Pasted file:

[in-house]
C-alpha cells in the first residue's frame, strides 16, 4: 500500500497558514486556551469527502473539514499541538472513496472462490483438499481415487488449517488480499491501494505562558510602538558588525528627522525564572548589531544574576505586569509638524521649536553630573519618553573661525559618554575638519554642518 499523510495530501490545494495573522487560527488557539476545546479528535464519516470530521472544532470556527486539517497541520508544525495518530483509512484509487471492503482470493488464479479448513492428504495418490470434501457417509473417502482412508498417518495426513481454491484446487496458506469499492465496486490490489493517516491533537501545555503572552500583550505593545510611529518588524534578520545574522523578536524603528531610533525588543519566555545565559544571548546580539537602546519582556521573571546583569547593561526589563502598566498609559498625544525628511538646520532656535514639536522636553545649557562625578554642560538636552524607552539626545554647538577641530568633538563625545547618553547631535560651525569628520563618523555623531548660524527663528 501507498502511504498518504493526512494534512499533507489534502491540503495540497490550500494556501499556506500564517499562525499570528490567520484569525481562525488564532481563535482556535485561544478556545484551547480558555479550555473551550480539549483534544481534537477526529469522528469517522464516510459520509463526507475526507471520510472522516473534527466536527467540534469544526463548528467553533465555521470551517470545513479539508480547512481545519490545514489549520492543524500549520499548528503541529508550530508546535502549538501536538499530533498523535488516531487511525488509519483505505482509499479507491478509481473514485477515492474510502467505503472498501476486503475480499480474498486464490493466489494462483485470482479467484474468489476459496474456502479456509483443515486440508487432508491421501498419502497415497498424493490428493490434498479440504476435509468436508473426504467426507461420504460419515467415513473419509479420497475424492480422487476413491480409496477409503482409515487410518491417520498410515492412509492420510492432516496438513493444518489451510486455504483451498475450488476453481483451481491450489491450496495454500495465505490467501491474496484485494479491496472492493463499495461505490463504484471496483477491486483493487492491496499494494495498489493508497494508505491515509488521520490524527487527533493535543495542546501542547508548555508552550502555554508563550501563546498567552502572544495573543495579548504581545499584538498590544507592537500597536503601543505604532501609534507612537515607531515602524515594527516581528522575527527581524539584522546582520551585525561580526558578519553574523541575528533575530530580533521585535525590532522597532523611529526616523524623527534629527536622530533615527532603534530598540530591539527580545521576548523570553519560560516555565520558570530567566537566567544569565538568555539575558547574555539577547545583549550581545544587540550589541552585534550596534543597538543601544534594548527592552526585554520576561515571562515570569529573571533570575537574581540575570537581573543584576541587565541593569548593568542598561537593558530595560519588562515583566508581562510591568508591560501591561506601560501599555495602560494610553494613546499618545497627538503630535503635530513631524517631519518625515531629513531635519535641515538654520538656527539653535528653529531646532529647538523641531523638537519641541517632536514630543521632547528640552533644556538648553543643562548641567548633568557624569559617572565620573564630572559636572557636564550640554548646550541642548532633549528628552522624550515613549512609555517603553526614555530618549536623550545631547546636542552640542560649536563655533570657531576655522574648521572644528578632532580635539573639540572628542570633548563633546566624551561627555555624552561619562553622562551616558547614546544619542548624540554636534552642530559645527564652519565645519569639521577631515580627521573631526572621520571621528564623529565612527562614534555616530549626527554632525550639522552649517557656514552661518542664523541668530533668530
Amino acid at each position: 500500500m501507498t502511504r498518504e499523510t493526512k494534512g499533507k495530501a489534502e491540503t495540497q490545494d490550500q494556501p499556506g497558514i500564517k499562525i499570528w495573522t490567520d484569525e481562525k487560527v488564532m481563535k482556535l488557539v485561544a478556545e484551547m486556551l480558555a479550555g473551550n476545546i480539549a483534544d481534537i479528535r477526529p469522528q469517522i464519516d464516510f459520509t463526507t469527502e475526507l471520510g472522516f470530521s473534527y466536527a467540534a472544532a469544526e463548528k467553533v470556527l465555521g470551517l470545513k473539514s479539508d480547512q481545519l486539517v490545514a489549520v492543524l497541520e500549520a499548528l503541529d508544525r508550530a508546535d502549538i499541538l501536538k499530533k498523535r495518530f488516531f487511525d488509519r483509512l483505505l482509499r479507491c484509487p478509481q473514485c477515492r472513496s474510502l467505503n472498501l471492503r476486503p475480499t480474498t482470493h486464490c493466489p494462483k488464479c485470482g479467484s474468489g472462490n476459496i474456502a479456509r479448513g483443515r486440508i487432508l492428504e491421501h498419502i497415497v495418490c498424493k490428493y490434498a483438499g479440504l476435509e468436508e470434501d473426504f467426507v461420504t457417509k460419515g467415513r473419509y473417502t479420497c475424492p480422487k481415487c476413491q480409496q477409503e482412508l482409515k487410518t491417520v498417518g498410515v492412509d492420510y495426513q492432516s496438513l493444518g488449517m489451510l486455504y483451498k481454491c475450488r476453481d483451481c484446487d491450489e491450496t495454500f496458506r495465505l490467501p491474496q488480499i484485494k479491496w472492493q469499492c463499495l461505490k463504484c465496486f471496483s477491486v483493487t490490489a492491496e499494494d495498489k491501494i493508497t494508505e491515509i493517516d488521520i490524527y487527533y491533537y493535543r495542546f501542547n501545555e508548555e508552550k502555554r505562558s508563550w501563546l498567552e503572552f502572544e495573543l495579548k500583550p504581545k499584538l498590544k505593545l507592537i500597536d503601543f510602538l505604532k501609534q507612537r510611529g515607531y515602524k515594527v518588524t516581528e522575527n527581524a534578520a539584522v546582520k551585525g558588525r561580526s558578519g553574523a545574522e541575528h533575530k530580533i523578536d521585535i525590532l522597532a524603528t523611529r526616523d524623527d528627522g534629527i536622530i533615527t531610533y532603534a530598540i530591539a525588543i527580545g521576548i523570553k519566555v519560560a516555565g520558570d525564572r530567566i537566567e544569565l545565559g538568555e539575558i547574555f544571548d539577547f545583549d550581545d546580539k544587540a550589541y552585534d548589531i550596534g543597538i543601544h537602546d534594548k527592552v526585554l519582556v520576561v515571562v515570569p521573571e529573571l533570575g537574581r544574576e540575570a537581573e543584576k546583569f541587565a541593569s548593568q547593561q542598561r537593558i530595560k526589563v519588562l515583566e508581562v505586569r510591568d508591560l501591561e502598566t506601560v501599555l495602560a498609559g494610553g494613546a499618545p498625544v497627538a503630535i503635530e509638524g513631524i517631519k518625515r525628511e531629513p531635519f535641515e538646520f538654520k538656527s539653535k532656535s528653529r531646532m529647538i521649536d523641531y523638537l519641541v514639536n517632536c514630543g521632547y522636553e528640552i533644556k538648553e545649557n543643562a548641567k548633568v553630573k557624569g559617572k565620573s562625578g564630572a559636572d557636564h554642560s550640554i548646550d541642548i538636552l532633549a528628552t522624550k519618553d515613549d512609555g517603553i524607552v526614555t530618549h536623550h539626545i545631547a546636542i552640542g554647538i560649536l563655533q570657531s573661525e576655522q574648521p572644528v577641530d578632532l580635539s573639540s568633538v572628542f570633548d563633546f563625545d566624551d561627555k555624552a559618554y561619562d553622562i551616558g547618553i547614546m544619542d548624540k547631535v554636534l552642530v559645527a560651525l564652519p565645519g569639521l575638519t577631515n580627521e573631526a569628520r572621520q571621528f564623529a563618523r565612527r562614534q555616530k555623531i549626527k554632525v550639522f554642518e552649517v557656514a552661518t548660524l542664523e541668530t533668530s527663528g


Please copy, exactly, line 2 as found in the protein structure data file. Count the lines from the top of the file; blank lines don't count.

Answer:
C-alpha cells in the first residue's frame, strides 16, 4: 500500500497558514486556551469527502473539514499541538472513496472462490483438499481415487488449517488480499491501494505562558510602538558588525528627522525564572548589531544574576505586569509638524521649536553630573519618553573661525559618554575638519554642518 499523510495530501490545494495573522487560527488557539476545546479528535464519516470530521472544532470556527486539517497541520508544525495518530483509512484509487471492503482470493488464479479448513492428504495418490470434501457417509473417502482412508498417518495426513481454491484446487496458506469499492465496486490490489493517516491533537501545555503572552500583550505593545510611529518588524534578520545574522523578536524603528531610533525588543519566555545565559544571548546580539537602546519582556521573571546583569547593561526589563502598566498609559498625544525628511538646520532656535514639536522636553545649557562625578554642560538636552524607552539626545554647538577641530568633538563625545547618553547631535560651525569628520563618523555623531548660524527663528 501507498502511504498518504493526512494534512499533507489534502491540503495540497490550500494556501499556506500564517499562525499570528490567520484569525481562525488564532481563535482556535485561544478556545484551547480558555479550555473551550480539549483534544481534537477526529469522528469517522464516510459520509463526507475526507471520510472522516473534527466536527467540534469544526463548528467553533465555521470551517470545513479539508480547512481545519490545514489549520492543524500549520499548528503541529508550530508546535502549538501536538499530533498523535488516531487511525488509519483505505482509499479507491478509481473514485477515492474510502467505503472498501476486503475480499480474498486464490493466489494462483485470482479467484474468489476459496474456502479456509483443515486440508487432508491421501498419502497415497498424493490428493490434498479440504476435509468436508473426504467426507461420504460419515467415513473419509479420497475424492480422487476413491480409496477409503482409515487410518491417520498410515492412509492420510492432516496438513493444518489451510486455504483451498475450488476453481483451481491450489491450496495454500495465505490467501491474496484485494479491496472492493463499495461505490463504484471496483477491486483493487492491496499494494495498489493508497494508505491515509488521520490524527487527533493535543495542546501542547508548555508552550502555554508563550501563546498567552502572544495573543495579548504581545499584538498590544507592537500597536503601543505604532501609534507612537515607531515602524515594527516581528522575527527581524539584522546582520551585525561580526558578519553574523541575528533575530530580533521585535525590532522597532523611529526616523524623527534629527536622530533615527532603534530598540530591539527580545521576548523570553519560560516555565520558570530567566537566567544569565538568555539575558547574555539577547545583549550581545544587540550589541552585534550596534543597538543601544534594548527592552526585554520576561515571562515570569529573571533570575537574581540575570537581573543584576541587565541593569548593568542598561537593558530595560519588562515583566508581562510591568508591560501591561506601560501599555495602560494610553494613546499618545497627538503630535503635530513631524517631519518625515531629513531635519535641515538654520538656527539653535528653529531646532529647538523641531523638537519641541517632536514630543521632547528640552533644556538648553543643562548641567548633568557624569559617572565620573564630572559636572557636564550640554548646550541642548532633549528628552522624550515613549512609555517603553526614555530618549536623550545631547546636542552640542560649536563655533570657531576655522574648521572644528578632532580635539573639540572628542570633548563633546566624551561627555555624552561619562553622562551616558547614546544619542548624540554636534552642530559645527564652519565645519569639521577631515580627521573631526572621520571621528564623529565612527562614534555616530549626527554632525550639522552649517557656514552661518542664523541668530533668530